We performed a systematic review and meta-analysis using a predetermined protocol and in accordance with PRISMA standardized reporting guidelines [11]. Two investigators (WS and CF) independently searched electronic databases from inception to November 8, 2015, including PubMed, the Central Registry of Controlled Trials of the Cochrane Library, MEDLINE, EMBASE,, and Science Citation Index Expanded. No language restrictions were applied. Our search strategy combined the names and alternate names of sofosbuvir and ledipasvir using the Boolean operator AND to map (search by keyword) and explode (search by subject heading where appropriate). Alternative names of sofosbuvir and ledipasvir, or their active metabolites, were combined using the Boolean operator OR. Harvoni®, the combination brand name for ledipasvir/sofosbuvir, was also searched and combined with the above terms using the Boolean operator OR (Supplemental Appendix  A, available online at Our search was broad in order to capture all relevant publications given the relative novelty of sofosbuvir and ledipasvir combination therapy.

Conference proceedings from the American College of Gastroenterology Annual Scientific Meetings, Annual Meetings of the American Association for the Study of Liver Diseases, and Annual Meetings of the Infectious Diseases Society of America were also searched for relevant abstracts. Conference proceedings were searched from 2010 onwards as ledipasvir was not chemically identified until 2013 [12]. Finally, experts in the field and Gilead Sciences were contacted for other published work and reference lists of all relevant publications were manually searched.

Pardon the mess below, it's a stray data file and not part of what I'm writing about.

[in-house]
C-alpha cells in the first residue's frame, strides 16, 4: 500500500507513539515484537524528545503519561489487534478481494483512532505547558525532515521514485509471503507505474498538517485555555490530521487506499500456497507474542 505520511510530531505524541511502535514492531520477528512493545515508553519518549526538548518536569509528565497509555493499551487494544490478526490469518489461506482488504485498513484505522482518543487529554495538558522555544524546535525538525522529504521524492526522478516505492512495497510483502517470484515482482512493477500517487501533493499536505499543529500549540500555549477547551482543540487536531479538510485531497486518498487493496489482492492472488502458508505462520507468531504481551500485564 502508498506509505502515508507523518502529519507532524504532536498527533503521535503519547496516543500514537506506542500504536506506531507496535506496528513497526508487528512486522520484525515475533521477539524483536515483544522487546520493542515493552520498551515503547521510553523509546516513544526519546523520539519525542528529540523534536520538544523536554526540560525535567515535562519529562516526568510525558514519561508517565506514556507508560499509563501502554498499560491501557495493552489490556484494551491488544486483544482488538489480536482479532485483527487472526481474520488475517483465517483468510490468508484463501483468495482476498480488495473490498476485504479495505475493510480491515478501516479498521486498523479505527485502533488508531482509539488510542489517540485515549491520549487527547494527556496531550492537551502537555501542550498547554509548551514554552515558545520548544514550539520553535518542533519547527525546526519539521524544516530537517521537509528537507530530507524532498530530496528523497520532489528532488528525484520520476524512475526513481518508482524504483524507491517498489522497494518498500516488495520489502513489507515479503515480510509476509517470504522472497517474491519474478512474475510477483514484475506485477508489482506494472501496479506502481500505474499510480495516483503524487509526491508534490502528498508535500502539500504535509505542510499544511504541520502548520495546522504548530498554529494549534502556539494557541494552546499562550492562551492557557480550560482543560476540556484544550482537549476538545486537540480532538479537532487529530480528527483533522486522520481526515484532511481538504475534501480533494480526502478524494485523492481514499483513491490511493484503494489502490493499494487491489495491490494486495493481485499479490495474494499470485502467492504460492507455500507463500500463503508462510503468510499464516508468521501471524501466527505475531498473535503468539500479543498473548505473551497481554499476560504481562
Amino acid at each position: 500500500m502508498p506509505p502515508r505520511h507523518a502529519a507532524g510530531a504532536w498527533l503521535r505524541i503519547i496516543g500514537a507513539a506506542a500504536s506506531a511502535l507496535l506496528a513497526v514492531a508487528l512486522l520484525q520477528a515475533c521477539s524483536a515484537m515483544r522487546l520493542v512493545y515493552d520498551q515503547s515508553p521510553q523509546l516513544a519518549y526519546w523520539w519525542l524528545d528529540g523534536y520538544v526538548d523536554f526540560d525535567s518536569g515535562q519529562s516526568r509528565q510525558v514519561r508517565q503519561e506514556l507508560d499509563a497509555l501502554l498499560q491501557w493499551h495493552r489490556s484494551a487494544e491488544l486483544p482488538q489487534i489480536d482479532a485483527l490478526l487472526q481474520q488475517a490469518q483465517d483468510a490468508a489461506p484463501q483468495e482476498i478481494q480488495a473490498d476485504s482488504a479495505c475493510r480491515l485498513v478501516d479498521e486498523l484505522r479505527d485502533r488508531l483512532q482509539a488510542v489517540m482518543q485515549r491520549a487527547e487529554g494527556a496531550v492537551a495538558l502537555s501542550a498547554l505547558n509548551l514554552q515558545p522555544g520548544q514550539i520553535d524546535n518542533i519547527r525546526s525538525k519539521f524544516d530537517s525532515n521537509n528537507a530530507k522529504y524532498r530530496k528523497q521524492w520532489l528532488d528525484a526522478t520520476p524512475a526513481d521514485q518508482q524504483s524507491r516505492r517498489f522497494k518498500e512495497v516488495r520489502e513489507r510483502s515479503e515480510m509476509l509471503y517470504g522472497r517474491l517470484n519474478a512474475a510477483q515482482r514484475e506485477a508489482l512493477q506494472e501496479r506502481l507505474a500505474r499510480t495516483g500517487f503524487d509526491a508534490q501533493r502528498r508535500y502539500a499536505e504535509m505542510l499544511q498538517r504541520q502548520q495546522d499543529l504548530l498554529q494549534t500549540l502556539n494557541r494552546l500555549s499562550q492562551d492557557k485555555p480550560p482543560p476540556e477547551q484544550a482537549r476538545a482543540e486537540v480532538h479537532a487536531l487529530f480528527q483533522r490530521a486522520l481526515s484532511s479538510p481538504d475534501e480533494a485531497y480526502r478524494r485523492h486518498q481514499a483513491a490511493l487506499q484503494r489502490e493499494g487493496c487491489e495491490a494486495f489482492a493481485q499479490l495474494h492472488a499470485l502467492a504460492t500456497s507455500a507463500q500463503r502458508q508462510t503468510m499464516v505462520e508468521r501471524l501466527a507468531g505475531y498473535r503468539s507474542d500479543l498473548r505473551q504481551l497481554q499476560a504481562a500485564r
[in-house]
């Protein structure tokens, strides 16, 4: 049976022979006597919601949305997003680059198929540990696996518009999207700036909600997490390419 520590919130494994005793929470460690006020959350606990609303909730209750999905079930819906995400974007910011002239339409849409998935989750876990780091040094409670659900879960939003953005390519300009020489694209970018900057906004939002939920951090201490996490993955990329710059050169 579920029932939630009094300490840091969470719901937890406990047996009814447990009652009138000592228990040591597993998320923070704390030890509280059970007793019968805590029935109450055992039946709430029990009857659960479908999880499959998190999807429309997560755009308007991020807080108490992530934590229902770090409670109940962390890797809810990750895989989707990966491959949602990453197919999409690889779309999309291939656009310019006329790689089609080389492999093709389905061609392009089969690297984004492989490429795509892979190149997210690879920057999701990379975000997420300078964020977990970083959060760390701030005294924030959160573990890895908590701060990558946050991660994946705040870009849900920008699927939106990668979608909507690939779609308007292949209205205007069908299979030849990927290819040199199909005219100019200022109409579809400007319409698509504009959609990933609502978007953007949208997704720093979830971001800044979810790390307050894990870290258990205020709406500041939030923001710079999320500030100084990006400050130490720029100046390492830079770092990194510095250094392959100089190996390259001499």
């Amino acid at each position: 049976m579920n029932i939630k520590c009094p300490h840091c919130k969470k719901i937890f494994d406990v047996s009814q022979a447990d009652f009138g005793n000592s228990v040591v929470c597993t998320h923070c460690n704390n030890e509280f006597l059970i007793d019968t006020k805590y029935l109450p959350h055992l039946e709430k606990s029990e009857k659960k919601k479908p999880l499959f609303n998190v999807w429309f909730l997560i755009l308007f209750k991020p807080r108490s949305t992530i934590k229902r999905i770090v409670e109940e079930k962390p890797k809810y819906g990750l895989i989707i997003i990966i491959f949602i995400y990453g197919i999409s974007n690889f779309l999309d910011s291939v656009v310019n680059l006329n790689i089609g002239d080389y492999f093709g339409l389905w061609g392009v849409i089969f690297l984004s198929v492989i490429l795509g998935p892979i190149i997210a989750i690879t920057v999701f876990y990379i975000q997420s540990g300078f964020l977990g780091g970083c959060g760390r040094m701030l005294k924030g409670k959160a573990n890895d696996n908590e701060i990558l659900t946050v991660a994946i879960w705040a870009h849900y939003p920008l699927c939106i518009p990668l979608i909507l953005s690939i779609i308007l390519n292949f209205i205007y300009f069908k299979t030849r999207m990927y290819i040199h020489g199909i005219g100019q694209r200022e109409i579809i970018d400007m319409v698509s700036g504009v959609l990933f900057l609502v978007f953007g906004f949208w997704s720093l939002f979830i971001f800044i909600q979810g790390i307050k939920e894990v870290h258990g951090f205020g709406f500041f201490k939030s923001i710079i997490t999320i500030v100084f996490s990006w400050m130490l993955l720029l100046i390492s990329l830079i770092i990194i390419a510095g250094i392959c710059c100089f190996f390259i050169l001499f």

2.2. Identification of Articles for Systematic Review and Meta-Analysis

All identified abstracts were screened for full-text review by two investigators (WS and CF). Interrater agreement was measured using the kappa statistic. Disagreements were resolved by consensus. Articles were included if they were randomized clinical trials presenting original data comparing the combinations of 12 weeks of SOF/LDV and SOF/LDV/RBV in individuals with chronic hepatitis C, genotype 1. We analyzed genotypes 1a and 1b together since the two could not be independently assessed for patients with cirrhosis who failed previous therapy without access to individual patient data. Trials that did not have study arms of cirrhotic patients who failed previous therapy were excluded. Trials that did not measure sustained virologic response at 12 weeks after treatment were also excluded.

2.3. Data Extraction and Quality Assessment